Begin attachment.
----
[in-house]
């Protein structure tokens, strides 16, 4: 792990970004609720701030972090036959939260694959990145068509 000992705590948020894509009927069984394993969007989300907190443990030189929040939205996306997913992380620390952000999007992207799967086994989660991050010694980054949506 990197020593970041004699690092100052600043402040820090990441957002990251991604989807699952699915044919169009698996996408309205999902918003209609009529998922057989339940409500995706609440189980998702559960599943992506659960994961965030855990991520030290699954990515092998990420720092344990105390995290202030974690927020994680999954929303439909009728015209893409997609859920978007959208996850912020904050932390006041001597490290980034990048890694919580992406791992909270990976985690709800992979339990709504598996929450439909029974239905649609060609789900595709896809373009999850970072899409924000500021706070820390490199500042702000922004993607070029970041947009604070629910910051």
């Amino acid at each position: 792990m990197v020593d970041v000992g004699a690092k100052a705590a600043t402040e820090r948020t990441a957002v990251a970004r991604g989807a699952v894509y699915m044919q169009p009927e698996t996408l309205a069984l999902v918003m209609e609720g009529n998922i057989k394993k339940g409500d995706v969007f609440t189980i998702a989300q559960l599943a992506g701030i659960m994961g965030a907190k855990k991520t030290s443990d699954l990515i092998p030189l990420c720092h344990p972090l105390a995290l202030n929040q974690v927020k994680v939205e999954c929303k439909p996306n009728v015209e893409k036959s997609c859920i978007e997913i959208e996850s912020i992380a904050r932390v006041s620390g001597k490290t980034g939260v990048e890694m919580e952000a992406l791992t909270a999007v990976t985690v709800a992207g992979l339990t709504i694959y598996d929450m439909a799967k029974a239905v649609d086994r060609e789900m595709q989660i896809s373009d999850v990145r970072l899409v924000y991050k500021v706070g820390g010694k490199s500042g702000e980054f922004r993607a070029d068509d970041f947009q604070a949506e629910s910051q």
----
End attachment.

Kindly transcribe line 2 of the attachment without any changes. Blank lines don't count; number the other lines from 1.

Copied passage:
């Protein structure tokens, strides 16, 4: 792990970004609720701030972090036959939260694959990145068509 000992705590948020894509009927069984394993969007989300907190443990030189929040939205996306997913992380620390952000999007992207799967086994989660991050010694980054949506 990197020593970041004699690092100052600043402040820090990441957002990251991604989807699952699915044919169009698996996408309205999902918003209609009529998922057989339940409500995706609440189980998702559960599943992506659960994961965030855990991520030290699954990515092998990420720092344990105390995290202030974690927020994680999954929303439909009728015209893409997609859920978007959208996850912020904050932390006041001597490290980034990048890694919580992406791992909270990976985690709800992979339990709504598996929450439909029974239905649609060609789900595709896809373009999850970072899409924000500021706070820390490199500042702000922004993607070029970041947009604070629910910051």